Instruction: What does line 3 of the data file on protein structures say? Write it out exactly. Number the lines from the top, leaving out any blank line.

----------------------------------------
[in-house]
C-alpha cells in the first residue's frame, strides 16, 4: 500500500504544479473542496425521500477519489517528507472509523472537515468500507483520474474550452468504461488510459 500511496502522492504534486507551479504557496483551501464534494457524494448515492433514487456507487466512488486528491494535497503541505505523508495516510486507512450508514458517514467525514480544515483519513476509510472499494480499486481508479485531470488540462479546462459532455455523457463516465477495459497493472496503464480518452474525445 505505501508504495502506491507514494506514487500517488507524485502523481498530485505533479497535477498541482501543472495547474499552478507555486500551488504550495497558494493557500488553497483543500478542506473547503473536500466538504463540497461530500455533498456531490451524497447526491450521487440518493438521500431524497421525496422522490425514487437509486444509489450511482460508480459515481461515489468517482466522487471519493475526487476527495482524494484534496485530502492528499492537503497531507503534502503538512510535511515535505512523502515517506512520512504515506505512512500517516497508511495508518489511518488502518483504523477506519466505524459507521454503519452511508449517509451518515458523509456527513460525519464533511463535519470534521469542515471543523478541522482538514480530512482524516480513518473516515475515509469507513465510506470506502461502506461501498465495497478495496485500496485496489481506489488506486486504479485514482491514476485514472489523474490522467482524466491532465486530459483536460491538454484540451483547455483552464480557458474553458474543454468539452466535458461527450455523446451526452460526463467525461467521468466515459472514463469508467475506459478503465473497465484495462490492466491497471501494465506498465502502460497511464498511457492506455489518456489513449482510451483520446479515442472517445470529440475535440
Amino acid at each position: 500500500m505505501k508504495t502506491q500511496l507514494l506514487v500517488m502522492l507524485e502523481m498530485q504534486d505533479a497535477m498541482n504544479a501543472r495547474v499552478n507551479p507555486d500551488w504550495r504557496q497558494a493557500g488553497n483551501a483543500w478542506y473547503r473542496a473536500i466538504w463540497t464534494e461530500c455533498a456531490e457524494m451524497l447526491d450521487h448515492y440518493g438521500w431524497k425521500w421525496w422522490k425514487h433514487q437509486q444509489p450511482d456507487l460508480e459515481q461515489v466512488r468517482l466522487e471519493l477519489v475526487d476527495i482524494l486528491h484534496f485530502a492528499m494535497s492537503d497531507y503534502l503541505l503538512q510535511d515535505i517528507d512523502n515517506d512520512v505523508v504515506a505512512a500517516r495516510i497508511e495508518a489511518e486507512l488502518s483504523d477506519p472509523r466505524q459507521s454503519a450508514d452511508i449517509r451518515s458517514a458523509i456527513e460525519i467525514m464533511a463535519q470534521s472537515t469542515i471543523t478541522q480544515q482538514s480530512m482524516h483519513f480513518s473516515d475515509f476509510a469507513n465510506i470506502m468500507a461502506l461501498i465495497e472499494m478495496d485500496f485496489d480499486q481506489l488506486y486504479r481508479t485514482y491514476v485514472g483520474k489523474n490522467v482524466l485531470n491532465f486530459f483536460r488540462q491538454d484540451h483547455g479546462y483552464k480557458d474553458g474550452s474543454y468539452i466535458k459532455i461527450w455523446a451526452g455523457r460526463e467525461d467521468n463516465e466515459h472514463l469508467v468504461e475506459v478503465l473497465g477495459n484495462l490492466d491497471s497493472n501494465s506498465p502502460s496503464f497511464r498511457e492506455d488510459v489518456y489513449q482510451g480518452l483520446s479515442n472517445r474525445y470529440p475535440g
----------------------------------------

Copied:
Amino acid at each position: 500500500m505505501k508504495t502506491q500511496l507514494l506514487v500517488m502522492l507524485e502523481m498530485q504534486d505533479a497535477m498541482n504544479a501543472r495547474v499552478n507551479p507555486d500551488w504550495r504557496q497558494a493557500g488553497n483551501a483543500w478542506y473547503r473542496a473536500i466538504w463540497t464534494e461530500c455533498a456531490e457524494m451524497l447526491d450521487h448515492y440518493g438521500w431524497k425521500w421525496w422522490k425514487h433514487q437509486q444509489p450511482d456507487l460508480e459515481q461515489v466512488r468517482l466522487e471519493l477519489v475526487d476527495i482524494l486528491h484534496f485530502a492528499m494535497s492537503d497531507y503534502l503541505l503538512q510535511d515535505i517528507d512523502n515517506d512520512v505523508v504515506a505512512a500517516r495516510i497508511e495508518a489511518e486507512l488502518s483504523d477506519p472509523r466505524q459507521s454503519a450508514d452511508i449517509r451518515s458517514a458523509i456527513e460525519i467525514m464533511a463535519q470534521s472537515t469542515i471543523t478541522q480544515q482538514s480530512m482524516h483519513f480513518s473516515d475515509f476509510a469507513n465510506i470506502m468500507a461502506l461501498i465495497e472499494m478495496d485500496f485496489d480499486q481506489l488506486y486504479r481508479t485514482y491514476v485514472g483520474k489523474n490522467v482524466l485531470n491532465f486530459f483536460r488540462q491538454d484540451h483547455g479546462y483552464k480557458d474553458g474550452s474543454y468539452i466535458k459532455i461527450w455523446a451526452g455523457r460526463e467525461d467521468n463516465e466515459h472514463l469508467v468504461e475506459v478503465l473497465g477495459n484495462l490492466d491497471s497493472n501494465s506498465p502502460s496503464f497511464r498511457e492506455d488510459v489518456y489513449q482510451g480518452l483520446s479515442n472517445r474525445y470529440p475535440g